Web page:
Taipei Metro Line 5
Blue Line Platform at Taipei Main Station
|Other name||Bannan Line, Bannan-Tucheng Line, Blue Line|
|Locale||Taipei, Republic of China|
Taipei Nangang Exhibition Center
|Opening||December 24, 1999|
|Operator(s)||Taipei Rapid Transit System|
|Depot(s)||Nangang Depot, Tucheng Depot|
|Rolling stock||Siemens C321 and C341
3 cars per set, 2 sets per train
|Line length||28.2 km (17.5 mi)|
|No. of tracks||2|
|Track gauge||1,435 mm (4 ft 8 1⁄2 in)|
|Electrification||Third rail (750 volts DC)|
|Operating speed||80 km/h|
|Taipei Metro Line 5|
|Alternative Chinese name|
|Second alternative Chinese name|
Line 5 of Taipei Metro (Bannan Line or Blue Line) is a high-capacity rapid transit line comprises three sections: Nangang Section, Banqiao Section, and Tucheng Section. The lines are divided at Ximen Station and Fuzhong Station, and offer through traffic to one another. When fully completed, it will have a total of 23 stations serving the Nangang, Xinyi, Daan, Zhonghsan, and Wanhua districts, as well as into the New Taipei districts of Banqiao and Tucheng.
The Banqiao and Nangang Sections are collectively called the Bannan Line. The entire line runs underground. The excavation of tunnels using the cut-and-cover method resulted in large scale detouring of road traffic. Because of that, the line runs beneath existing roads and totals 28.3 km (17.6 mi).
Service on this line is divided into a full-length service from Taipei Nangang Exhibition Center to Dingpu, as well as a shorter service from Taipei Nangang Exhibition Center but terminating at Far Eastern Hospital.
- November 8, 1990: The Nangang Section begins construction.
- December 30, 1991: The Taipei Main Station western underground passageway opens.
- December 24, 1993: Nangang Section construction at the intersection of Zhongxiao East Rd. and Shaoxing Rd. caves in, causes traffic jams.
- October 30, 1998: Construction is completed on the tunnel between Kunyang and Houshanpi.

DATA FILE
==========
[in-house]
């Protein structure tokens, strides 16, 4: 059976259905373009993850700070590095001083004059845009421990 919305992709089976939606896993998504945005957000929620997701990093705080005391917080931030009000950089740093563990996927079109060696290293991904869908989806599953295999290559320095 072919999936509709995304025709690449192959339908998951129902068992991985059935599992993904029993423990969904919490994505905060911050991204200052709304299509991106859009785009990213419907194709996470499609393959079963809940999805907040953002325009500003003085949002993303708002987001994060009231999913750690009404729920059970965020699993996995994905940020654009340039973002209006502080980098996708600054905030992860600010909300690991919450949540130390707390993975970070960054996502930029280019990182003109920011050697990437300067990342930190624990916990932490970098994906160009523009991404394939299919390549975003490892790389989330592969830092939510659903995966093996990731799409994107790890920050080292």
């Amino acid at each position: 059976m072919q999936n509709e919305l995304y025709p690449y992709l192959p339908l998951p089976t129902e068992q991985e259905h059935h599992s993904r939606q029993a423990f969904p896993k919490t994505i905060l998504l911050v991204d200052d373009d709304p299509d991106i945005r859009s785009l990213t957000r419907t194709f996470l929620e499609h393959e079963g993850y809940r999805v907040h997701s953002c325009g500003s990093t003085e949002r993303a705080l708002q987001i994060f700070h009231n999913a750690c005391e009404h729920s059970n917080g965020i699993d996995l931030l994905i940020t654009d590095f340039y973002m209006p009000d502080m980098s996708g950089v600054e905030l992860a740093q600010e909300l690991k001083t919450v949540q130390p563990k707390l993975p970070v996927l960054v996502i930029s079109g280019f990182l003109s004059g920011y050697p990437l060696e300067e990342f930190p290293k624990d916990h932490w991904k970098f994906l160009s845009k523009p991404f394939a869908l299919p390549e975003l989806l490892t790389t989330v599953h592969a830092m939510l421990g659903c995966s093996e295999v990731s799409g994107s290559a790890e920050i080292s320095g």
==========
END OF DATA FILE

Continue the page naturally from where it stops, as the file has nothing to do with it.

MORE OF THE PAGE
- December 24, 1999: The segment from Taipei City Hall to Longshan Temple begins revenue service.
- August 31, 2000: The segment from Longshan Temple to Xinpu begins revenue service.
- December 30, 2000: The segment from Kunyang to Taipei City Hall begins revenue service.
- September 17, 2001: Typhoon Nari floods many Nangang Section stations, rendering them nonoperational.
- November 29, 2001: Typhoon-damaged Taipei Main Station re-opens for service.
- December 30, 2003: The Nangang Section eastern extension to Nangang begins construction.
- November 17, 2004: The Nangang Section eastern extension to Taipei Nangang Exhibition Center begins construction.
- May 27, 2006: The segment from Banqiao to Tucheng opens for trial operations.
- May 31, 2006: The segment from Xinpu to Yongning begins revenue service.
- May 16, 2008: The Nangang Section eastern extension to Nangang begins trial service.
- December 25, 2008: The Nangang Section eastern extension to Nangang begins revenue service.
- February 27, 2011: The rest of the Nangang Section eastern extension to Taipei Nangang Exhibition Center opened for service.
- May 21, 2014: The 2014 Taipei Metro attack occurs between Longshan Temple and Jiangzicui when 21-year-old university student Cheng Chieh attacked passengers with a fruit knife, leading to 4 deaths and 24 injuries.
- July 6, 2015: The Tucheng Section extension to Dingpu Station begins revenue service, the final expansion of the line.
- Nangang, Banqiao, and Tucheng Sections connect through to each other. Service routes are divided into:
|●||●||BL18||Nangang Exhibition Center||南港展覽館||Nangang||(B11)||Nangang||Taipei|
|●||●||BL17||Nangang||南港|| Western (097)
(Wufenpu Commercial Zone)
|●||●||BL13||Taipei City Hall||市政府|
|●||●||BL12||Sun Yat-Sen Memorial Hall||國父紀念館||[planned]||Xinyi
(Natl. Taipei Univ. of Tech.)
|●||●||BL7||Taipei Main Station||台北車站|| (R13)
|●||●||BL2||Banqiao||板橋|| Western (102)
(Lin Family Mansion and Garden)
|●||●||BL40||Far Eastern Hospital||亞東醫院||Tucheng|
|Wikimedia Commons has media related to Taipei Metro Blue Line.|
- "MRT Nangang extension to start operations". Focus Taiwan News Channel. 2011-02-24. Retrieved 2011-02-24.